At the end of May 1916 the main fleet sailed from the Flow to join other ships from Cromarty and the Forth to fight the Battle of Jutland. It was a crushing disappointment for those who hoped for a great victory, though the main losses were among the battlecruisers based in the Forth rather than the ships at Scapa Flow. But the battle confirmed that the German High Seas Fleet was unlikely to defeat the Royal Navy, and it hardly left harbour again.

Many aircraft had flown off ships by this time, but none had landed on them. On 5 August 1917 the battlecruiser Furious steamed across the Flow at high speed and Squadron-Commander Edwin Dunning flew his Sopwith Pup round the superstructure and at his stalling speed, which was equal to the airflow over the ship, he was pulled down by carrying handles fitted to his wings. The following day he tried again and was killed – ‘flat-top’ aircraft carriers would be needed.

The German fleet scuttled

By 1918 the facilities in the Firth of Forth were judged sufficient and on 11 April the Grand Fleet headed south to leave Scapa for the last time during that war. But some of the ships were back by the end of the year, guarding the German High Seas Fleet, which was interned under the armistice of 11 November. In June 1919 Admiral von Reuter, in command of the ‘Internment Formation’, issued secret orders to prepare for scuttling. On the 21st a party of local schoolchildren on a day trip round the harbour watched in amazement as the great fleet disappeared.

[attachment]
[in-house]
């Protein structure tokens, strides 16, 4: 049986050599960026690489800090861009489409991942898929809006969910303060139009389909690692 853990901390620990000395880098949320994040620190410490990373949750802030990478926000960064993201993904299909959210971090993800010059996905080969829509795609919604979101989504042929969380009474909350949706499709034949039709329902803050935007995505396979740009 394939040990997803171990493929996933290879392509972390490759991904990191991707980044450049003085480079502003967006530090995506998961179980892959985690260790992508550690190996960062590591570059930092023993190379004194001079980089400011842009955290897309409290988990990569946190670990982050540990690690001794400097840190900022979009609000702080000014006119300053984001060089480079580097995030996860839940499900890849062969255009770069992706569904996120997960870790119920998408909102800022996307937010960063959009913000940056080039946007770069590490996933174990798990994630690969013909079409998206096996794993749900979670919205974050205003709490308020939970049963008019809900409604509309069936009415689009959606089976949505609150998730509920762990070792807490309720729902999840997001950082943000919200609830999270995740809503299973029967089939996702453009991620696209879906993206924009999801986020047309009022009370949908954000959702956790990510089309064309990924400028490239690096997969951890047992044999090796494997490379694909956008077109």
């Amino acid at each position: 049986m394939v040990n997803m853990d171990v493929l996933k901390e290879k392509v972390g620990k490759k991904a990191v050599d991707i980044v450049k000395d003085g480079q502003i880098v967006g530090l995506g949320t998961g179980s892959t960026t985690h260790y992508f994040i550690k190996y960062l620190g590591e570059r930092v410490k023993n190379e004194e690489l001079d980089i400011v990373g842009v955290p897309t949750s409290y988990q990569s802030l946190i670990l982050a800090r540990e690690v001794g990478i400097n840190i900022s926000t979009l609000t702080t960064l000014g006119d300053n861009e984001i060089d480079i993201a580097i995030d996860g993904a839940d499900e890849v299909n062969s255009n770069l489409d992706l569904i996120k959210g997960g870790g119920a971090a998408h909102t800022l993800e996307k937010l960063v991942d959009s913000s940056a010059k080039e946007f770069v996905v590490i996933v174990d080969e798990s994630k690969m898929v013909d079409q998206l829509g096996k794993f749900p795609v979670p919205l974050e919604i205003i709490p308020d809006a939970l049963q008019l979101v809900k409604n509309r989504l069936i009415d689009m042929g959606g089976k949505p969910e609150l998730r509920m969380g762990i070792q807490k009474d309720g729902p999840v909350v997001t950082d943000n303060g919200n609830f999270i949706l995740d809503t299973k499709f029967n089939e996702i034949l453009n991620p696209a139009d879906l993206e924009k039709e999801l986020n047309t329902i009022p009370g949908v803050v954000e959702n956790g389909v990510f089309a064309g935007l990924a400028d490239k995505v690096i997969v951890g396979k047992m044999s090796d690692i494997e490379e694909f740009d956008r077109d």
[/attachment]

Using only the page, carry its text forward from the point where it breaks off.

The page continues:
Some went down with their sterns almost vertical above the water, others listed to port or starboard with vast clouds of steam and rivers of oil pouring out of their vents and bubbling to the surface after the ships had reached the bottom and there was the roaring of escaping steam and the shouts of thousands of sailors as they made off in the boats.

The Second World War

The British fleet only visited Scapa Flow intermittently during the 1920s and 30s, and again the harbour was unprepared when the next war started in September 1939. Immediately there was tragedy when the battleship Royal Oak was sunk by U-47. Ludovic Kennedy wrote, ‘The islands were treeless, just heather and grass, seabirds and sheep, and across the bare face of the Flow tempests blew, often for days on end. There were no women, shops, restaurants, just a couple of canteens that dispensed warm beer, a hall for film shows and the occasional concert party …’ The role of the Flow had changed, as Germany no longer had a battlefleet, so a concentration like the Grand Fleet was not needed. It was the base for the disastrous operations off Norway in 1940, and in May 1941 the ships of the Home Fleet, including the ill-fated battlecruiser Hood, sailed from there when the Bismarck escaped into the Atlantic.

By the end of 1941 the Flow had become the base for support of the Russian convoys and facilities improved slightly. D A Rayner observed in August 1943, ‘Where there had been miles of muddy roads and open fields there were now hard roads and serried ranks of good huts. There were canteens for the men and there was also a giant mess for the officers.’ But there was nothing to get excited about, and one sailor recounted, ‘Harbour routine at Scapa was the same day after day: clean guns; clean ship; watch-keeping; divisions; evening quarters; store parties …’ It was far worse outside the harbour. In 1943 a midshipman in the cruiser Belfast wrote after a patrol, ‘I think most people were glad to see Scapa again, almost as glad as they were to leave it before.’

Though the harbour had played a vital role in winning two world wars, the navy was not saddened when Scapa Flow was abandoned again after the war; its role is commemorated in the Heritage Centre in the old naval base at Lyness on the island of Hoy.

Brian Lavery is a naval historian and Curator Emeritus at the National Maritime Museum, Greenwich.